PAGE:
Tag Archives: Quarantine stations

New York Harbor

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I went on a boat trip on Sunday into New York harbor, one of my favorite places. We followed a giant container ship from Singapore under the Verrazano Bridge.

Indian tribes were the first here to fish and to trade. The Dutch and the English followed them. It’s a great harbor with a great history. The fishing’s gone, unfortunately, and I wonder what happened to the Indians? Their story never seems to be told.

Indian fishing

Indian fishing

The Hudson River reaching north was a trading dream. Early on, furs and timber and raw materials were brought here from the interior to be shipped all over the world. The Eire Cana only increased the river’s reach.

liberty stat - Version 2Millions of immigrants, looking for work and a place to live, sailed into this harbor from distant places. The sign welcoming them, the Statue of Liberty, and the place where many of them were processed, Ellis Island, are on the left of the harbor as you come through the Narrows from the open sea.

Many of our ancestors, my own included, first saw the New World here. Many never left the area. On a recent TV program on Italian immigration, the question was asked “Why did so many Italians choose to live in New York City and New Jersey?” “That’s where the work was, “ someone said. My ancestors–Irish and Swedes– chose to live and work here too. Skyline medium

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As you look at the impressive skyline of New York, look also to Brooklyn on the right and Jersey City and Bayonne on the left, Staten Island behind you. Those places were where the immigrants who built the city lived–and still do.

Quarentine station, staten island,

Quarentine station, staten island,

The Quarantine Station built in 1799 by Doctor Richard Bayley, father of St. Elizabeth Seton, was located near Stapleton on Staten Island, just south of the Staten Island Ferry terminal at St. George. Passengers with infectious diseases like small pox, cholera or yellow fever were detained and treated there, and sometimes returned to their own countries.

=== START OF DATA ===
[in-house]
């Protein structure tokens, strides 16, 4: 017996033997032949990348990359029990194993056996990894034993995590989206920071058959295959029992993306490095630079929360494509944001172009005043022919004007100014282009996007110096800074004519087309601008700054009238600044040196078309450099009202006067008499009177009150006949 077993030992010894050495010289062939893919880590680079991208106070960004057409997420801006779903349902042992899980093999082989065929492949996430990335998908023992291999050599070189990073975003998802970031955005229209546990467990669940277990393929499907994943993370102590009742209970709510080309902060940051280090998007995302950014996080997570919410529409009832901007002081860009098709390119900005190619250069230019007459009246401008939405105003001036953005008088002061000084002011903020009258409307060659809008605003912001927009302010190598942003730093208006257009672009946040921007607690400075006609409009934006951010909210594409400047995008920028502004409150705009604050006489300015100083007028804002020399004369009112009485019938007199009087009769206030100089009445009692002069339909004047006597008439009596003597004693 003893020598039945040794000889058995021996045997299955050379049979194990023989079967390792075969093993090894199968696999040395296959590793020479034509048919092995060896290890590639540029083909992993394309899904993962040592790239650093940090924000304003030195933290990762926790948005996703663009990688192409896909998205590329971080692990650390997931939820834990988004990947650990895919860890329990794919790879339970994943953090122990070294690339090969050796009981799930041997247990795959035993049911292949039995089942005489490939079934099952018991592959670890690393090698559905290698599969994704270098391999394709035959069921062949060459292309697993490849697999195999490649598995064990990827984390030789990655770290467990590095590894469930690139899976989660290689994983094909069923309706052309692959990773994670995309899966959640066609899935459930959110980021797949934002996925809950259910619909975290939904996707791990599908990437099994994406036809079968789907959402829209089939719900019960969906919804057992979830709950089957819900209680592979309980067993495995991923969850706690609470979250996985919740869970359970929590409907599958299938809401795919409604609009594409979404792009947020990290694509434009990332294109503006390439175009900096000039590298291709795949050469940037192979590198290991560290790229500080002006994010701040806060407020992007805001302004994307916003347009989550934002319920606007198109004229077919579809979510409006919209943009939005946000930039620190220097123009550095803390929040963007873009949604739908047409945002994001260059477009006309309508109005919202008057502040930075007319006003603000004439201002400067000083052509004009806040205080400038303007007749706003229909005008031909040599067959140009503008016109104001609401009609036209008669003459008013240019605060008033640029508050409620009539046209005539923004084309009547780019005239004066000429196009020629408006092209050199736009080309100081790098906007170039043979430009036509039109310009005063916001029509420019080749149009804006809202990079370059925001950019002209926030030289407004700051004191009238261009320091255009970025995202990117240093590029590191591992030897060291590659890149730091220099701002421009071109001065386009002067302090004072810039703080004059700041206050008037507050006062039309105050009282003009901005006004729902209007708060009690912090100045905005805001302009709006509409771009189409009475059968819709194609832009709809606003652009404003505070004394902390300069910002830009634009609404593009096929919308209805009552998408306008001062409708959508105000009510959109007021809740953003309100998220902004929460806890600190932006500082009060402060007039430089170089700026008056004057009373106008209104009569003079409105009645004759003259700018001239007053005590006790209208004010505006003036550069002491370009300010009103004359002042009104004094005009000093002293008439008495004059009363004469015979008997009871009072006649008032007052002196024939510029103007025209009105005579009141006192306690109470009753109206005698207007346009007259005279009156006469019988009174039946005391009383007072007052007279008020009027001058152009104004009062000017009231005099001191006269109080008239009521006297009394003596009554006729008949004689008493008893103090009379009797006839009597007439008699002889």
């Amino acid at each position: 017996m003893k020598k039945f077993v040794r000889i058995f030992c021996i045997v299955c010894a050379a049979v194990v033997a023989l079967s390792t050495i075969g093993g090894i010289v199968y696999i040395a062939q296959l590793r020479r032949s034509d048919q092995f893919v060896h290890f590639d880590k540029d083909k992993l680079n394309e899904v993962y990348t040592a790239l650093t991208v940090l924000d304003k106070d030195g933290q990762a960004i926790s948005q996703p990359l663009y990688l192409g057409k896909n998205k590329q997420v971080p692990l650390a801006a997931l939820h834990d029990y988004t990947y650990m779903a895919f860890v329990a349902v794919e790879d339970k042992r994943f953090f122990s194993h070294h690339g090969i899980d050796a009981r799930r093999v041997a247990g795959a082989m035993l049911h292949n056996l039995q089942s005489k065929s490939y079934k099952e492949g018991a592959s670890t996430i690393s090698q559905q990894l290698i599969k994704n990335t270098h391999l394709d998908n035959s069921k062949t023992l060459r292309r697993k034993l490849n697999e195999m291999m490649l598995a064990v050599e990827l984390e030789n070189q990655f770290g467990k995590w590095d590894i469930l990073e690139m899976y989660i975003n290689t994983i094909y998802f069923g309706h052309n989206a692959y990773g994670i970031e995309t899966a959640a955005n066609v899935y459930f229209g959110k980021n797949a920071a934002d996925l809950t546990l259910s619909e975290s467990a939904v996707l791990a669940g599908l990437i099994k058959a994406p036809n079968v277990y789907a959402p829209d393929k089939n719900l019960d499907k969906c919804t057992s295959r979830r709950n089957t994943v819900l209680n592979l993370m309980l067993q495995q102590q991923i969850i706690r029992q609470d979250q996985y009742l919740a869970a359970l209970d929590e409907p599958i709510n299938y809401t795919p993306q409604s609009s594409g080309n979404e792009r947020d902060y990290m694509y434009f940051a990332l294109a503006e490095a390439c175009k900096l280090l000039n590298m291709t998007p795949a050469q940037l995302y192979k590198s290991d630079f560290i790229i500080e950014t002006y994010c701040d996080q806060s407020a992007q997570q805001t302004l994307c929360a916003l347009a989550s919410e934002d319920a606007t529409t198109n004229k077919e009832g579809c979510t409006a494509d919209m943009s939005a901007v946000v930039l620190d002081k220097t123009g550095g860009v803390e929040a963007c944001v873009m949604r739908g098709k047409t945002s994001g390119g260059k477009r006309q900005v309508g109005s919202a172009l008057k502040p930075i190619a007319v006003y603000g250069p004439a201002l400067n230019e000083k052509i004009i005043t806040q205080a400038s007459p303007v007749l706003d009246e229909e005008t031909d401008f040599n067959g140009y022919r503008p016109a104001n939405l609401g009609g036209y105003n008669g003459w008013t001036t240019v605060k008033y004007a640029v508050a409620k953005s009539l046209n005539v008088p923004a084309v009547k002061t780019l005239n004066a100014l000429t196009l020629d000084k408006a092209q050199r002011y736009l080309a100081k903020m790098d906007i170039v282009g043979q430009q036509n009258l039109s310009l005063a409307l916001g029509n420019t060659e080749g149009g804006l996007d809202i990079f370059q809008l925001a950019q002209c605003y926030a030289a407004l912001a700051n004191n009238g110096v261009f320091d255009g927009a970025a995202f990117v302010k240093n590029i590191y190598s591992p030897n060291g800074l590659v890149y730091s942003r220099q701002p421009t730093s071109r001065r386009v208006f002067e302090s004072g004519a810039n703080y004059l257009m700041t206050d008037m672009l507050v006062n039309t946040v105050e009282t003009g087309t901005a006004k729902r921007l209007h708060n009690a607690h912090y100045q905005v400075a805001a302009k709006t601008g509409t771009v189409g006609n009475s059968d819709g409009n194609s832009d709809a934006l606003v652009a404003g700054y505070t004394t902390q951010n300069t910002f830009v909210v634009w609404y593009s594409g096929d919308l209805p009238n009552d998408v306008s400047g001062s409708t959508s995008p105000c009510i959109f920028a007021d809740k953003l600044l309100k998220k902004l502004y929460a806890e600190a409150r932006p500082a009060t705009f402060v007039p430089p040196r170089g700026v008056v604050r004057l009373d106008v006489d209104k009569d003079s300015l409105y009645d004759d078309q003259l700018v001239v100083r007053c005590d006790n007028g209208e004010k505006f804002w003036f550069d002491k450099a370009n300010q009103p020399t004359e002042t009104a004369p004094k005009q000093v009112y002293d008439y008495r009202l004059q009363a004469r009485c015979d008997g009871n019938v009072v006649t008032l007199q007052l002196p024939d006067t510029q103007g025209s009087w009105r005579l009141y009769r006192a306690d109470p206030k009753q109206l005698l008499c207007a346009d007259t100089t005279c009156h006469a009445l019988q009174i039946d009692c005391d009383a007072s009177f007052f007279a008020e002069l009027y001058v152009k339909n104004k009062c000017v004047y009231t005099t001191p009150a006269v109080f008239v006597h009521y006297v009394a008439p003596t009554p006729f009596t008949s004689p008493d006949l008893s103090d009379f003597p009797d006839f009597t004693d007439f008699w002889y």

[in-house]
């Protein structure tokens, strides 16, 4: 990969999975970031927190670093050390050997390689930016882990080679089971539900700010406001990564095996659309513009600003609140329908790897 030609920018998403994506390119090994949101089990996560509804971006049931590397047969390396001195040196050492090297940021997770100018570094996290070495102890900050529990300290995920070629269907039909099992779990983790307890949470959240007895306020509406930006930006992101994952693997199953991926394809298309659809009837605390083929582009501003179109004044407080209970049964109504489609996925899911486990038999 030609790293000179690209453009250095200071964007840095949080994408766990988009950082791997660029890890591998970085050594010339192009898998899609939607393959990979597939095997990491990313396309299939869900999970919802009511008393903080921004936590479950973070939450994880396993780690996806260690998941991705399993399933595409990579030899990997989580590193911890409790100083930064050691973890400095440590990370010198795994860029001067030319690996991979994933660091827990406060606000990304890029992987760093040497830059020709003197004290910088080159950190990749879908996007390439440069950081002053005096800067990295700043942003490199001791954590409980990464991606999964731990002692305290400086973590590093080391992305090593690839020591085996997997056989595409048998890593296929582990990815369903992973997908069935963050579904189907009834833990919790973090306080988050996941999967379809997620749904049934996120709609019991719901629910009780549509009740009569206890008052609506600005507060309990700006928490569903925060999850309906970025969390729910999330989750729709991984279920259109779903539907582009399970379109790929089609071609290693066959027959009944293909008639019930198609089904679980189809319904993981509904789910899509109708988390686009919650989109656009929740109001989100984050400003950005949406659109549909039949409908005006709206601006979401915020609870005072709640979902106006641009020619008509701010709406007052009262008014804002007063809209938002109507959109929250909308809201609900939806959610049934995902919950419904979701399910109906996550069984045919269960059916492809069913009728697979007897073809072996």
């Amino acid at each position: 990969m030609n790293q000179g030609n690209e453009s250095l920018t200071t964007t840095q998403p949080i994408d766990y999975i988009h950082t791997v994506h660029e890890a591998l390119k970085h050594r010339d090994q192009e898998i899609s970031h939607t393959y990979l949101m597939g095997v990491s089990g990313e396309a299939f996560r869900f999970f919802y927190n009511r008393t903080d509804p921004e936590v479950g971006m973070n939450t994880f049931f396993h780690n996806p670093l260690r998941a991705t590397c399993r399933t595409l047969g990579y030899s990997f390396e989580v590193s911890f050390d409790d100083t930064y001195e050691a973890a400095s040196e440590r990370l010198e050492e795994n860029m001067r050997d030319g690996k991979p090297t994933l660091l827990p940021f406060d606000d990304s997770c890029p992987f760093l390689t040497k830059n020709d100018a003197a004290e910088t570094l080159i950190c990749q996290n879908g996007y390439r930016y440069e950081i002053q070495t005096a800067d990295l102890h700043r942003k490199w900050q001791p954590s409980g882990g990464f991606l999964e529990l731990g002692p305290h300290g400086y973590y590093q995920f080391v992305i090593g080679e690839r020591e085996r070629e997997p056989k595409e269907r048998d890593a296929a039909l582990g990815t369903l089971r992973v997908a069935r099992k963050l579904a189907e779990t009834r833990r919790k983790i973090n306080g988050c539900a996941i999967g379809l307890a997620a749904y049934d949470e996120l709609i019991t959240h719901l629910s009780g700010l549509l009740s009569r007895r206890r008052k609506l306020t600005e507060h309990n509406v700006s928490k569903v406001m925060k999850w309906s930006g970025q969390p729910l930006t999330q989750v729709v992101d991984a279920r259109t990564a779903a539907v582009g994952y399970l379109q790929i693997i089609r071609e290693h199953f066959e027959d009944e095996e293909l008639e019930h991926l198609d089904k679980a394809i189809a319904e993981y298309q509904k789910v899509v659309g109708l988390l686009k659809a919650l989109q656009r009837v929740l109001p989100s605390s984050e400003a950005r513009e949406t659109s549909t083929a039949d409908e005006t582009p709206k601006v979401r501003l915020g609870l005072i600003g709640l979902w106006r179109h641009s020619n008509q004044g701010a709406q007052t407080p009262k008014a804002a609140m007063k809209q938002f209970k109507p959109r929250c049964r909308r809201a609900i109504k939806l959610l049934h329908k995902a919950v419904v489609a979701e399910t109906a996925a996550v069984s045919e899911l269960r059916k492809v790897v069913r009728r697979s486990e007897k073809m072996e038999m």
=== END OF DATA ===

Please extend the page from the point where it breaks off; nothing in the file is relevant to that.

In the summer of 1801, Elizabeth Seton was staying with her father at the quarantine station when a boatload of sick Irish immigrants were brought in. She describes what poorer immigrants faced coming here:

“I cannot sleep–the dying and the dead possess my mind. Babies perishing at the empty breast of the expiring mother…Father says such was never known before: twelve children must die for want of sustenance…parents deprived of it as they have lain for many days ill in a ship without food or air or changing…There are tents pitched over the yard of the convalescent house and a large one at the death house.” (Letter July 28, 1801)

That same year, Richard Bayley died from yellow fever contacted while caring for a boatload of Irish immigrants at the Quarantine Station. He’s buried in the family plot next to the Episcopal Church of St. Andrew in Richmond, Staten Island.

Too bad no remains of the quarantine station are left to remind us how difficult an immigrant’s journey could be. There’s no quarantine station in the harbor now; sick immigrants and travelers go to nearby hospitals, as far as I know.

People in ancient times looked at travel over the uncertain sea as a perilous challenge. You never knew when you would arrive or the welcome you would get. No cruise ships then to make the journey a pleasure. An anchor was the sign the ancients used to symbolize their arrival, safely reaching port. Some ancient Mediterranean seaports like Alexandria and Antioch adopted the anchor as a symbol of their city.

Early Christians used this same sign on the burial places of their dead to symbolize their hope in Jesus Christ. The anchor closely resembles a cross. Jesus would bring them safely home, to harbor, to the New Jerusalem.

No Nest, No Den

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We’re reading from the 9th chapter of Luke’s gospel this Sunday. (Luke 8,51-62) Jesus has completed his mission in Galilee, in the small towns around the lake, and sets out for Jerusalem. That’s how today’s gospel begins:

“When the days for Jesus’ being taken up were fulfilled,
he resolutely determined to journey to Jerusalem.”

Luke doesn’t describe a journey from place to place. Rather, Jesus gathers disciples on the way. He’s not making this journey alone, or just with the twelve. He’s calling many others to experience with him the mystery of his death and resurrection.